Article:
After spending six weeks of day sailing and island-hopping our way through the spectacular cruising grounds of the Krabi Coast, Phang Nga Bay and the western side of Phuket, we were making way for the almost deserted Surin Island group in the north west Thai waters adjacent the Burmese border.
We had seen and experienced some of Thailand’s most breathtaking natural beauty such as soaring limestone cliff faces towering above us while we swam and relaxed on the soft silica sandy beaches; or the beauty of the aqua waters of the southern Thai islands. We were also weary of the omnipresent tourism sector that was in every islet or beach location no matter how seemingly remote, filling our ears with the drumming of the wooden Thai longtail boat engines or a speedboat disgorging hundreds of snorkelers in red life jackets into the pristine water below.
We were spoilt yacht owners who were seeking some idyllic paradise location to enjoy Christmas in peace and relative solitude.
The 14 hour, beam reach overnight sail from Khao Lak on the western side of the Phang Nga Province was marked by the hundreds of timber fishing boats lighting up the horizon and filling our ears with the humming of their engines.
The moon was rising late and the night brought vivid phosphorescense glittering in the black water we carved through as shooting stars tracked across the darker canvas overhead. The three hour helming shifts were a particular struggle because we were out of practice after day sailing for so long. Getting up at 2am was hardly something that one looked forward to.
We rounded the southern end of Koh Surin Tai with the wind whipping up to 25 knots and the sun spreading a pink hue across the grey dawn sky. We turned into the sheltered bay on the western side of Surin Nua and Surin Tai amazed by the clear water and aqua-coloured reef at the base of jungle covered hummocks.
Surin Tai crept towards the sky reaching 335 metres and beating its northern rival Surin Nua with its height of 314m. Surrounded by Thai fishing boats sharing a mooring, we arrived at 8am and easily picked a National Park mooring before promptly going to bed.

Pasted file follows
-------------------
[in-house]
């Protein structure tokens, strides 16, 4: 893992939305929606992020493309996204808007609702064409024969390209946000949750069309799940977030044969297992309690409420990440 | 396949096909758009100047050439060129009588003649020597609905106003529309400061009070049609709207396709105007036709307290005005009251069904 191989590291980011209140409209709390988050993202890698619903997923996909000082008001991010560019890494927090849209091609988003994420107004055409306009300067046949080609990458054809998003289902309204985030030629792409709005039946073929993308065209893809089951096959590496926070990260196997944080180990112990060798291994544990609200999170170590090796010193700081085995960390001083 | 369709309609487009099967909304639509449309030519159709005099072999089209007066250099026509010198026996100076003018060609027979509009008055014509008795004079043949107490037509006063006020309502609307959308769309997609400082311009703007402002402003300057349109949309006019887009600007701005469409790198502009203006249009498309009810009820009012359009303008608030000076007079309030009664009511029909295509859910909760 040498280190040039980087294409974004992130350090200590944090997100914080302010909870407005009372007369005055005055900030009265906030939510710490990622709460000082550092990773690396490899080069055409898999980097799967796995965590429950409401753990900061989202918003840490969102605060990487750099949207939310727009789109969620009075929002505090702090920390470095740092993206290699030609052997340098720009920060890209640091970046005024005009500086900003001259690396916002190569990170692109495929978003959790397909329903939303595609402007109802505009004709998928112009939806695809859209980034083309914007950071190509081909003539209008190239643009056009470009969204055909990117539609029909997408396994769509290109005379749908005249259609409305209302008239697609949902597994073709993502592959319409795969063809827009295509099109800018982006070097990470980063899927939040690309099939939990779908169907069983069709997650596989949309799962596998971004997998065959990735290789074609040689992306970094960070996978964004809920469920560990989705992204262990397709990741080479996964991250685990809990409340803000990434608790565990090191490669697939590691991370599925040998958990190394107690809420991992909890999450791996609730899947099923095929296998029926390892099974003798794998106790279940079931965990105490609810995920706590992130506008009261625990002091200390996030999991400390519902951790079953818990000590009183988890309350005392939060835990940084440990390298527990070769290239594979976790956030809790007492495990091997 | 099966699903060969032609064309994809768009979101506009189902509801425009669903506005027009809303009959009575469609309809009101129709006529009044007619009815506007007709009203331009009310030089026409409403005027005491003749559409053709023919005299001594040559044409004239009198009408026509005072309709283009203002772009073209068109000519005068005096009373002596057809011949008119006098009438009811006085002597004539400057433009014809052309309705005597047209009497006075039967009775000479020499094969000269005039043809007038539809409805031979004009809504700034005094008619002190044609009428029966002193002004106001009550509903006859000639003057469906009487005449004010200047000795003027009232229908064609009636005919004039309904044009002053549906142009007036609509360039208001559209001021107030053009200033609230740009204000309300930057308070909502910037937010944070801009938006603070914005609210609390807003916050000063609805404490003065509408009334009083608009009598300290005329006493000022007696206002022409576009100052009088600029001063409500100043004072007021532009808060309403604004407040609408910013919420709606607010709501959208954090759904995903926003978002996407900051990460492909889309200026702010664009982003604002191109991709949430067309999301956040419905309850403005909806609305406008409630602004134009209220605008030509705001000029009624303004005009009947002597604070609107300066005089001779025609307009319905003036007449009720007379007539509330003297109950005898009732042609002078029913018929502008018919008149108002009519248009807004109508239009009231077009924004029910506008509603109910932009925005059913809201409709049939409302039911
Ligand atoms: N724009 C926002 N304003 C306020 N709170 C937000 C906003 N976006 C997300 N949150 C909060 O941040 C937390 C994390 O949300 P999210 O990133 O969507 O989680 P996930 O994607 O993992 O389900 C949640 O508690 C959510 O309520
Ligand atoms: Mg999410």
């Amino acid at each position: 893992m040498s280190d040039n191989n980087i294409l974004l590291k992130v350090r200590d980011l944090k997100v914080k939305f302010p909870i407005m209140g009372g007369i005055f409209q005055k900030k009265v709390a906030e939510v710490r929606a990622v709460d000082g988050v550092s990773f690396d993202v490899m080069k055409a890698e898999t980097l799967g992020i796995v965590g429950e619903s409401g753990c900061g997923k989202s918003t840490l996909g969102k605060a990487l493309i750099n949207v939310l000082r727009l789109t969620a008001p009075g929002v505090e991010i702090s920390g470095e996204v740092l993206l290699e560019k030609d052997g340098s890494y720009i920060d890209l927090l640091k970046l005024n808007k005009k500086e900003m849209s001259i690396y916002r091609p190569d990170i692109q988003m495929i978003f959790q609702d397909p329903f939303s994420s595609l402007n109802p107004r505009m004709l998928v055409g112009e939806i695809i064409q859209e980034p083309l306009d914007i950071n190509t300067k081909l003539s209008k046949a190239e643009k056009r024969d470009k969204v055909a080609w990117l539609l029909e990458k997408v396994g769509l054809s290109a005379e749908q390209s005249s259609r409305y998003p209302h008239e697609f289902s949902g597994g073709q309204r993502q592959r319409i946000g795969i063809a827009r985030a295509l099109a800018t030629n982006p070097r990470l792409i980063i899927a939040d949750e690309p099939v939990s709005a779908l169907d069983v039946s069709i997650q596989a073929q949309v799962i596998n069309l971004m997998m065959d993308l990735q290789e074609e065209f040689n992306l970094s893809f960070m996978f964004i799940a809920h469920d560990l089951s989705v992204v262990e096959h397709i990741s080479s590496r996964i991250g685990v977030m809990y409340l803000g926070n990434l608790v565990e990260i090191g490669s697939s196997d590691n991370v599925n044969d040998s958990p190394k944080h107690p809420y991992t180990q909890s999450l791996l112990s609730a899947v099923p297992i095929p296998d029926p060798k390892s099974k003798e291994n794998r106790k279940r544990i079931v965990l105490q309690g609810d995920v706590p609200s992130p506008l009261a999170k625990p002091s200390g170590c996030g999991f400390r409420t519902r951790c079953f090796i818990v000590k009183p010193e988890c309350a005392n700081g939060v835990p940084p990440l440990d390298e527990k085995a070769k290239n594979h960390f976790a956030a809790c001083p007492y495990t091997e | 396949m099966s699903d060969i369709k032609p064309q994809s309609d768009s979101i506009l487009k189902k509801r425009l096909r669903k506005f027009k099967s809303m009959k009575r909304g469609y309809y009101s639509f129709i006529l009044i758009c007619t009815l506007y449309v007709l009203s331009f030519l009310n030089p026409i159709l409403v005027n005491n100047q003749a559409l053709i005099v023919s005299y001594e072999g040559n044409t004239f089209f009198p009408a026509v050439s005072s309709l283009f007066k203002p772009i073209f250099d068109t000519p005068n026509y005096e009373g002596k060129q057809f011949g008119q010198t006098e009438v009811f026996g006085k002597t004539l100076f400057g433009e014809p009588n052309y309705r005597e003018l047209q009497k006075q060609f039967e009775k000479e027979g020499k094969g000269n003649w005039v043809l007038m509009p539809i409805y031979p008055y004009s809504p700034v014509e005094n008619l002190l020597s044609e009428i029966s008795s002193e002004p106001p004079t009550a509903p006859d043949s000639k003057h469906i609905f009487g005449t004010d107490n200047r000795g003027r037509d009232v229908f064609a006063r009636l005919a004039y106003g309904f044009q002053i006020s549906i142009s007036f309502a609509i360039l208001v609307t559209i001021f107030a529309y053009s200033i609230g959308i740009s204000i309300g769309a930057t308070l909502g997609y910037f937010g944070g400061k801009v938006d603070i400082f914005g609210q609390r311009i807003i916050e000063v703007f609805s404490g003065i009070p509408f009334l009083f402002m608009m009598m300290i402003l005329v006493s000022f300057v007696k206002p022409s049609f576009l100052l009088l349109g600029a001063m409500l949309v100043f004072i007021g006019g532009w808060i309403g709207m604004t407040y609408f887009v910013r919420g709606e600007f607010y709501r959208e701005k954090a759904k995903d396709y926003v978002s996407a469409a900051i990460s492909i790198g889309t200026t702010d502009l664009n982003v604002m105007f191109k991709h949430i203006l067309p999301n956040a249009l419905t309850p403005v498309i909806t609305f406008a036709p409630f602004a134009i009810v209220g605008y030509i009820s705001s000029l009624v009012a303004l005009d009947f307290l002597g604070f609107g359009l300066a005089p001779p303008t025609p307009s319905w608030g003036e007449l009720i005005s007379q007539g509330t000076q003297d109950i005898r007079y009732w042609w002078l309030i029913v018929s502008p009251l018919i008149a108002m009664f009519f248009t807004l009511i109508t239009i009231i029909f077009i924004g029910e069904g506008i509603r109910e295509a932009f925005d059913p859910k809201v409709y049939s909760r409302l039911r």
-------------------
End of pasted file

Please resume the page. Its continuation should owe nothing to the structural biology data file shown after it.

After a quick nap we were greeted by the National Park officers who came to our boat
via an outboard powered RIB. While they spoke limited English we paid the four-day park fees and gleaned some information from the officers, there was a walk on Surin Nua and two bungalow restaurants opened for three meals a day run by the national park co-op. We were excited at the prospect of going for a walk and exploring some of the dense jungle that seemed to enclose the hilly landscape to prevent entrance by visitors.
Admiring our slice of paradise
After a quick brekky we headed out. Snorkelling on the eastern side of Surin Nua island was absolutely magnificent, with abundant tropic fish life and some interesting coral spread all throughout the bay.
We enjoyed two hours on that first day exploring the fascinating aquatic delights of the reef, spotting clown fish, sweet lips, moray eels, clams and listening to the crunching sounds of the parrot fish munching on the coral heads.
A rich array of soft and hard corals were on show, providing the landscape for the fish to meander in their underwater world. With water at about 28° Celsius we could have stayed in the water all day.
A refreshing 15kt wind kept the 38°C heat of the day pleasant, providing us with a clear blue sky as a backdrop to the luscious green jungle tumbling down the hills. The glittering diamonds of sunshine on the water made the spot all the more idyllic.
The contrast of the seemingly impenetrable deep green foliage with the blue and aqua waters and white silica sand beaches was something that we spent hours admiring.
We were not the only ones soaking up the view, a graceful chestnut Brahminy kite soaring above keeping a sharp eye on the abundant feeding ground below.
The beauty of the place is hard to describe but was exactly what we had been dreaming of all those months ago while working in offices in Sydney before making the big leap and taking
an extended break.